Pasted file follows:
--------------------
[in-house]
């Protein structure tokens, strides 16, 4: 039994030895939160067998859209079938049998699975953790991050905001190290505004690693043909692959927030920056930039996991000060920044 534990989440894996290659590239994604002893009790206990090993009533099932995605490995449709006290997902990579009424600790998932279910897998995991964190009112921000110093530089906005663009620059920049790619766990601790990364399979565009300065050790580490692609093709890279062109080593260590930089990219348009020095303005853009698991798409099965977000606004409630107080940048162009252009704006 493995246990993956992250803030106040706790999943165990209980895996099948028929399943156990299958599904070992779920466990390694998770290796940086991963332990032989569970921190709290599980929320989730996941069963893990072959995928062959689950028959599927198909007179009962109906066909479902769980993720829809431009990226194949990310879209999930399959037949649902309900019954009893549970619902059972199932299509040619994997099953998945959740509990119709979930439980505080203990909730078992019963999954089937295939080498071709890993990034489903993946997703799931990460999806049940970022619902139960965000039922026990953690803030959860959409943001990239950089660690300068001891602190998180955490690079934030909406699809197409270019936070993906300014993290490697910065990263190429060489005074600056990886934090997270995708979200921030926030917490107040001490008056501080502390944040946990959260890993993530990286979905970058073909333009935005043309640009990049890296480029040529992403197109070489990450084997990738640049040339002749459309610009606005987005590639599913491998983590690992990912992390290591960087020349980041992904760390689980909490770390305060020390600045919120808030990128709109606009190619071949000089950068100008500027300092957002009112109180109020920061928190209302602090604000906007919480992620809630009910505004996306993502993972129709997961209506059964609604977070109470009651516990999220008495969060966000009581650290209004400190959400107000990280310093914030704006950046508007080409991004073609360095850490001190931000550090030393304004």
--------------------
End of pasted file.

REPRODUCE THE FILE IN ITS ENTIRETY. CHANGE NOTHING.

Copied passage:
[in-house]
């Protein structure tokens, strides 16, 4: 039994030895939160067998859209079938049998699975953790991050905001190290505004690693043909692959927030920056930039996991000060920044 534990989440894996290659590239994604002893009790206990090993009533099932995605490995449709006290997902990579009424600790998932279910897998995991964190009112921000110093530089906005663009620059920049790619766990601790990364399979565009300065050790580490692609093709890279062109080593260590930089990219348009020095303005853009698991798409099965977000606004409630107080940048162009252009704006 493995246990993956992250803030106040706790999943165990209980895996099948028929399943156990299958599904070992779920466990390694998770290796940086991963332990032989569970921190709290599980929320989730996941069963893990072959995928062959689950028959599927198909007179009962109906066909479902769980993720829809431009990226194949990310879209999930399959037949649902309900019954009893549970619902059972199932299509040619994997099953998945959740509990119709979930439980505080203990909730078992019963999954089937295939080498071709890993990034489903993946997703799931990460999806049940970022619902139960965000039922026990953690803030959860959409943001990239950089660690300068001891602190998180955490690079934030909406699809197409270019936070993906300014993290490697910065990263190429060489005074600056990886934090997270995708979200921030926030917490107040001490008056501080502390944040946990959260890993993530990286979905970058073909333009935005043309640009990049890296480029040529992403197109070489990450084997990738640049040339002749459309610009606005987005590639599913491998983590690992990912992390290591960087020349980041992904760390689980909490770390305060020390600045919120808030990128709109606009190619071949000089950068100008500027300092957002009112109180109020920061928190209302602090604000906007919480992620809630009910505004996306993502993972129709997961209506059964609604977070109470009651516990999220008495969060966000009581650290209004400190959400107000990280310093914030704006950046508007080409991004073609360095850490001190931000550090030393304004």